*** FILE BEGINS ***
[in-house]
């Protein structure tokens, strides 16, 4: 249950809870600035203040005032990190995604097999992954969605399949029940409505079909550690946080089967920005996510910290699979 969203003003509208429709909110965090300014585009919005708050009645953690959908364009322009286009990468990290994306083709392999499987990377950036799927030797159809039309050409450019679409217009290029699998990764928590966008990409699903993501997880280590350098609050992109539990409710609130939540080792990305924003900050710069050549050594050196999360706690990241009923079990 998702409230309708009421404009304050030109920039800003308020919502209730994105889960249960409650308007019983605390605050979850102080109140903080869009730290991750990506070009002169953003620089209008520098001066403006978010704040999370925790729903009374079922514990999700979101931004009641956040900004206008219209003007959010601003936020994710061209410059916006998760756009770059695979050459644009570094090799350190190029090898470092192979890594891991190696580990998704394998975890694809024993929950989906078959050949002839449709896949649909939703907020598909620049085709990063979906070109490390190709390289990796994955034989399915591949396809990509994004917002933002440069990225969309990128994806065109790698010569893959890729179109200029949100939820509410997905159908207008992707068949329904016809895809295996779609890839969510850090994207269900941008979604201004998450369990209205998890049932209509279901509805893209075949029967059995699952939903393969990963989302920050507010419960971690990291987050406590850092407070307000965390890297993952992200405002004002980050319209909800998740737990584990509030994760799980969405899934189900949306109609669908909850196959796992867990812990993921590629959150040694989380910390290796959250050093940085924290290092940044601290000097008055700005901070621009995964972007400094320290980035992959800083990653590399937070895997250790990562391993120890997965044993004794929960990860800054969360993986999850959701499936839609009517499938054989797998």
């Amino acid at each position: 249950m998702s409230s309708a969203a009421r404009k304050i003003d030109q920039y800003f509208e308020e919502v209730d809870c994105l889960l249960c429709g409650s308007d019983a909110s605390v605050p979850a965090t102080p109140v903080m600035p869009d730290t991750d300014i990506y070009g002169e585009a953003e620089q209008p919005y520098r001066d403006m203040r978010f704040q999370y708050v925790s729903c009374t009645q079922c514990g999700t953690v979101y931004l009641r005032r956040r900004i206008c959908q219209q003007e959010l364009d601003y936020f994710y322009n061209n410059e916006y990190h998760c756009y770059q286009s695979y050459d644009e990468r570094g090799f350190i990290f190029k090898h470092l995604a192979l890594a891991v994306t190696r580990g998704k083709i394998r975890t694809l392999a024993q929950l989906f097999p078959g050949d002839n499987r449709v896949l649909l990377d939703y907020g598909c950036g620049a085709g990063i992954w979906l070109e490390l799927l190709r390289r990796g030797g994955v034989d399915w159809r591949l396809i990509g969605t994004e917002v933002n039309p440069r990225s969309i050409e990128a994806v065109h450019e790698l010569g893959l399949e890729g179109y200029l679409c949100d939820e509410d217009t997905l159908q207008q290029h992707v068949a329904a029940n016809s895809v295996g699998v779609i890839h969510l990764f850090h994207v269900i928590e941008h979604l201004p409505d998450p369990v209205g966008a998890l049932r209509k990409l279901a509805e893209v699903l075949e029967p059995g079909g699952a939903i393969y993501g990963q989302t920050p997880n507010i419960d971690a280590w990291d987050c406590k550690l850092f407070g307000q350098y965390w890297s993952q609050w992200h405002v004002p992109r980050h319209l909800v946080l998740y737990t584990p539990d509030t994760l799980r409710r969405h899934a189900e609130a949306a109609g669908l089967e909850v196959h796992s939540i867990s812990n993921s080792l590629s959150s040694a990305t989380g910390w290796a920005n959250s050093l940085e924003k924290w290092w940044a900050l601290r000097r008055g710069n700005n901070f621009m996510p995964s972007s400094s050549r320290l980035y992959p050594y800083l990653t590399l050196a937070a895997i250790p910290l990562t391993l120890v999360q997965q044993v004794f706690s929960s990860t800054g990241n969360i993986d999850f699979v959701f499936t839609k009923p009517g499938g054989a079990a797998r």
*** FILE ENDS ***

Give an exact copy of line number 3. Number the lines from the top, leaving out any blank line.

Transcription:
């Amino acid at each position: 249950m998702s409230s309708a969203a009421r404009k304050i003003d030109q920039y800003f509208e308020e919502v209730d809870c994105l889960l249960c429709g409650s308007d019983a909110s605390v605050p979850a965090t102080p109140v903080m600035p869009d730290t991750d300014i990506y070009g002169e585009a953003e620089q209008p919005y520098r001066d403006m203040r978010f704040q999370y708050v925790s729903c009374t009645q079922c514990g999700t953690v979101y931004l009641r005032r956040r900004i206008c959908q219209q003007e959010l364009d601003y936020f994710y322009n061209n410059e916006y990190h998760c756009y770059q286009s695979y050459d644009e990468r570094g090799f350190i990290f190029k090898h470092l995604a192979l890594a891991v994306t190696r580990g998704k083709i394998r975890t694809l392999a024993q929950l989906f097999p078959g050949d002839n499987r449709v896949l649909l990377d939703y907020g598909c950036g620049a085709g990063i992954w979906l070109e490390l799927l190709r390289r990796g030797g994955v034989d399915w159809r591949l396809i990509g969605t994004e917002v933002n039309p440069r990225s969309i050409e990128a994806v065109h450019e790698l010569g893959l399949e890729g179109y200029l679409c949100d939820e509410d217009t997905l159908q207008q290029h992707v068949a329904a029940n016809s895809v295996g699998v779609i890839h969510l990764f850090h994207v269900i928590e941008h979604l201004p409505d998450p369990v209205g966008a998890l049932r209509k990409l279901a509805e893209v699903l075949e029967p059995g079909g699952a939903i393969y993501g990963q989302t920050p997880n507010i419960d971690a280590w990291d987050c406590k550690l850092f407070g307000q350098y965390w890297s993952q609050w992200h405002v004002p992109r980050h319209l909800v946080l998740y737990t584990p539990d509030t994760l799980r409710r969405h899934a189900e609130a949306a109609g669908l089967e909850v196959h796992s939540i867990s812990n993921s080792l590629s959150s040694a990305t989380g910390w290796a920005n959250s050093l940085e924003k924290w290092w940044a900050l601290r000097r008055g710069n700005n901070f621009m996510p995964s972007s400094s050549r320290l980035y992959p050594y800083l990653t590399l050196a937070a895997i250790p910290l990562t391993l120890v999360q997965q044993v004794f706690s929960s990860t800054g990241n969360i993986d999850f699979v959701f499936t839609k009923p009517g499938g054989a079990a797998r």